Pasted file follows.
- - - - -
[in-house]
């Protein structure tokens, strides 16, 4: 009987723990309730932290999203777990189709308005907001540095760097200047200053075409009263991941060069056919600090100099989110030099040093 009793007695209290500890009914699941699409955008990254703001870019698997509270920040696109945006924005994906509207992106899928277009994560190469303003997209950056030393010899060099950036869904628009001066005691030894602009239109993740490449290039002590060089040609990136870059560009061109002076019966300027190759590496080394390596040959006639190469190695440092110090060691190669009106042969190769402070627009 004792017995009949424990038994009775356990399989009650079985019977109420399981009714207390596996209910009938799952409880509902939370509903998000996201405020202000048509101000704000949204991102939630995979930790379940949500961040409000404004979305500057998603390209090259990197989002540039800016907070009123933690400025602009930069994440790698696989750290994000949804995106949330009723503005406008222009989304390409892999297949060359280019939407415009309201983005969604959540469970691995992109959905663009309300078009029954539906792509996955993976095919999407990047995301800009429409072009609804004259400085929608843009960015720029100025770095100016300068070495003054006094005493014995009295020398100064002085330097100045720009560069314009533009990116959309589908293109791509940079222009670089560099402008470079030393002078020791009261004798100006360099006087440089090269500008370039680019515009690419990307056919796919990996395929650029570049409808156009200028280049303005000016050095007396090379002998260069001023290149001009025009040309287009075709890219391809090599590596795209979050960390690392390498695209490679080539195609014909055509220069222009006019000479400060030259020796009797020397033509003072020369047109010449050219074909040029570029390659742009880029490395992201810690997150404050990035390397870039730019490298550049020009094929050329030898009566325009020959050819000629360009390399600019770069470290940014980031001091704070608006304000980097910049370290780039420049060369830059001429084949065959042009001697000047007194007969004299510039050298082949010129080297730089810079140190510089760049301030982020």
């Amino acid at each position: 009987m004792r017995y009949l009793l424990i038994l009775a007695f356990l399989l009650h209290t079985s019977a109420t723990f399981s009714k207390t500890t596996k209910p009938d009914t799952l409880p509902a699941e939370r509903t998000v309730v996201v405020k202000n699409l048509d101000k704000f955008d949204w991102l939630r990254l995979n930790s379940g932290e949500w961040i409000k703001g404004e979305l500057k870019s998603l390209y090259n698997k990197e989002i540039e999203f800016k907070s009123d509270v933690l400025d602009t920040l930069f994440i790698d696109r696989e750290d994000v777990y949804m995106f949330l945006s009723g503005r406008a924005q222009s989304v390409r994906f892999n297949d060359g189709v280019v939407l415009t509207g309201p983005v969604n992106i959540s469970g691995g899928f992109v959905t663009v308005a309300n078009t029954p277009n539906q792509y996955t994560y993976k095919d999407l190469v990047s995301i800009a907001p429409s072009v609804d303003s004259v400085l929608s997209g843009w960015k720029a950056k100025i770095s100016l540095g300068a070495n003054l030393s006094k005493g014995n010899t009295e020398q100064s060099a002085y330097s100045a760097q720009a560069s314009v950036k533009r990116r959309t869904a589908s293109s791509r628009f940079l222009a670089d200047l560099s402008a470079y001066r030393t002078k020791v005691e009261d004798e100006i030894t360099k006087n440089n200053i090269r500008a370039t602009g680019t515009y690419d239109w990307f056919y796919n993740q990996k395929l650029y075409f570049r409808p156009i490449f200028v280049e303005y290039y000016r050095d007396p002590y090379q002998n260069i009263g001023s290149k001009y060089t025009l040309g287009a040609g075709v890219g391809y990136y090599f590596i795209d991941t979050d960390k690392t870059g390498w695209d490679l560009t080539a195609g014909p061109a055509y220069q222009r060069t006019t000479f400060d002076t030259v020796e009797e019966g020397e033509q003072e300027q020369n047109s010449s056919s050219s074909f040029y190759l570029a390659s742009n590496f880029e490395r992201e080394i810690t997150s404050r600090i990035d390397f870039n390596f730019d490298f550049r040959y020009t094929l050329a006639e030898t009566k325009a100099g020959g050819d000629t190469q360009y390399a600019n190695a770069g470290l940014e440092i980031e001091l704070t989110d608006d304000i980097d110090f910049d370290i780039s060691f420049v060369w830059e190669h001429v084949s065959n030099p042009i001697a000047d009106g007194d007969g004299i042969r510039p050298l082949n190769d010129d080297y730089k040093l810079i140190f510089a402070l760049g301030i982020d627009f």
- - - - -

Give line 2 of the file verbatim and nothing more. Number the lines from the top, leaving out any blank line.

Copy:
């Protein structure tokens, strides 16, 4: 009987723990309730932290999203777990189709308005907001540095760097200047200053075409009263991941060069056919600090100099989110030099040093 009793007695209290500890009914699941699409955008990254703001870019698997509270920040696109945006924005994906509207992106899928277009994560190469303003997209950056030393010899060099950036869904628009001066005691030894602009239109993740490449290039002590060089040609990136870059560009061109002076019966300027190759590496080394390596040959006639190469190695440092110090060691190669009106042969190769402070627009 004792017995009949424990038994009775356990399989009650079985019977109420399981009714207390596996209910009938799952409880509902939370509903998000996201405020202000048509101000704000949204991102939630995979930790379940949500961040409000404004979305500057998603390209090259990197989002540039800016907070009123933690400025602009930069994440790698696989750290994000949804995106949330009723503005406008222009989304390409892999297949060359280019939407415009309201983005969604959540469970691995992109959905663009309300078009029954539906792509996955993976095919999407990047995301800009429409072009609804004259400085929608843009960015720029100025770095100016300068070495003054006094005493014995009295020398100064002085330097100045720009560069314009533009990116959309589908293109791509940079222009670089560099402008470079030393002078020791009261004798100006360099006087440089090269500008370039680019515009690419990307056919796919990996395929650029570049409808156009200028280049303005000016050095007396090379002998260069001023290149001009025009040309287009075709890219391809090599590596795209979050960390690392390498695209490679080539195609014909055509220069222009006019000479400060030259020796009797020397033509003072020369047109010449050219074909040029570029390659742009880029490395992201810690997150404050990035390397870039730019490298550049020009094929050329030898009566325009020959050819000629360009390399600019770069470290940014980031001091704070608006304000980097910049370290780039420049060369830059001429084949065959042009001697000047007194007969004299510039050298082949010129080297730089810079140190510089760049301030982020």